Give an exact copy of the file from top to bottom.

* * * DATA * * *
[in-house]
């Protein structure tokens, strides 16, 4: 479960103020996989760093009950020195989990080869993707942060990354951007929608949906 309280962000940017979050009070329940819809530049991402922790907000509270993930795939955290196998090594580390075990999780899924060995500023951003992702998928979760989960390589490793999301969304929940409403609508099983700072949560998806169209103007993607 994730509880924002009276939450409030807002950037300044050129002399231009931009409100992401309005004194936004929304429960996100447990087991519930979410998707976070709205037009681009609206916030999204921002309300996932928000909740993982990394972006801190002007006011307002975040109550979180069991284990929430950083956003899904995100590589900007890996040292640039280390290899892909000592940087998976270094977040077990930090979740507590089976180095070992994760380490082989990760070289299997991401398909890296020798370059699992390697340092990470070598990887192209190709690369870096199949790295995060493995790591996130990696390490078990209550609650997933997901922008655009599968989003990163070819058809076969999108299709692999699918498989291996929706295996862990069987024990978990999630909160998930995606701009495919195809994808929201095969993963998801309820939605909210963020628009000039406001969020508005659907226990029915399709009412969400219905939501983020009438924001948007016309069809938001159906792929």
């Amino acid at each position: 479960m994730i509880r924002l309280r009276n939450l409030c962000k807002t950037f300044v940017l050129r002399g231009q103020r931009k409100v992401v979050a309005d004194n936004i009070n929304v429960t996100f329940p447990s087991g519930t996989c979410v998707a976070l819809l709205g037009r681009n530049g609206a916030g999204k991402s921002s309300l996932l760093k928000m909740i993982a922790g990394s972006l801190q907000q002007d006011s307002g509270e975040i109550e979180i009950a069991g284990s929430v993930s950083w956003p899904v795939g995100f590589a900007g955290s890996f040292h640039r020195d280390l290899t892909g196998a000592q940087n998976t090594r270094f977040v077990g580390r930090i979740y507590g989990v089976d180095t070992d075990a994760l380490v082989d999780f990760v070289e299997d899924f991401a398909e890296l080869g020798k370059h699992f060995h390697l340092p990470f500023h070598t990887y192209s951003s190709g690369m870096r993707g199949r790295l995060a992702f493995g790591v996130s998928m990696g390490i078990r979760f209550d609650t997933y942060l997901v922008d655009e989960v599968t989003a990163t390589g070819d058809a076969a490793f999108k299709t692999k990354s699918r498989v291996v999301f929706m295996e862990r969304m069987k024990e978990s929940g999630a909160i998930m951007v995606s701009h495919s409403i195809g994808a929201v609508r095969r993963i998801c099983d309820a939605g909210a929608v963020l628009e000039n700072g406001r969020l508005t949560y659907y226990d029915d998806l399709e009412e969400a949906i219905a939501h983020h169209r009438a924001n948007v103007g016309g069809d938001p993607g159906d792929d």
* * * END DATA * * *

[in-house]
């Protein structure tokens, strides 16, 4: 479960103020996989760093009950020195989990080869993707942060990354951007929608949906 309280962000940017979050009070329940819809530049991402922790907000509270993930795939955290196998090594580390075990999780899924060995500023951003992702998928979760989960390589490793999301969304929940409403609508099983700072949560998806169209103007993607 994730509880924002009276939450409030807002950037300044050129002399231009931009409100992401309005004194936004929304429960996100447990087991519930979410998707976070709205037009681009609206916030999204921002309300996932928000909740993982990394972006801190002007006011307002975040109550979180069991284990929430950083956003899904995100590589900007890996040292640039280390290899892909000592940087998976270094977040077990930090979740507590089976180095070992994760380490082989990760070289299997991401398909890296020798370059699992390697340092990470070598990887192209190709690369870096199949790295995060493995790591996130990696390490078990209550609650997933997901922008655009599968989003990163070819058809076969999108299709692999699918498989291996929706295996862990069987024990978990999630909160998930995606701009495919195809994808929201095969993963998801309820939605909210963020628009000039406001969020508005659907226990029915399709009412969400219905939501983020009438924001948007016309069809938001159906792929």
């Amino acid at each position: 479960m994730i509880r924002l309280r009276n939450l409030c962000k807002t950037f300044v940017l050129r002399g231009q103020r931009k409100v992401v979050a309005d004194n936004i009070n929304v429960t996100f329940p447990s087991g519930t996989c979410v998707a976070l819809l709205g037009r681009n530049g609206a916030g999204k991402s921002s309300l996932l760093k928000m909740i993982a922790g990394s972006l801190q907000q002007d006011s307002g509270e975040i109550e979180i009950a069991g284990s929430v993930s950083w956003p899904v795939g995100f590589a900007g955290s890996f040292h640039r020195d280390l290899t892909g196998a000592q940087n998976t090594r270094f977040v077990g580390r930090i979740y507590g989990v089976d180095t070992d075990a994760l380490v082989d999780f990760v070289e299997d899924f991401a398909e890296l080869g020798k370059h699992f060995h390697l340092p990470f500023h070598t990887y192209s951003s190709g690369m870096r993707g199949r790295l995060a992702f493995g790591v996130s998928m990696g390490i078990r979760f209550d609650t997933y942060l997901v922008d655009e989960v599968t989003a990163t390589g070819d058809a076969a490793f999108k299709t692999k990354s699918r498989v291996v999301f929706m295996e862990r969304m069987k024990e978990s929940g999630a909160i998930m951007v995606s701009h495919s409403i195809g994808a929201v609508r095969r993963i998801c099983d309820a939605g909210a929608v963020l628009e000039n700072g406001r969020l508005t949560y659907y226990d029915d998806l399709e009412e969400a949906i219905a939501h983020h169209r009438a924001n948007v103007g016309g069809d938001p993607g159906d792929d």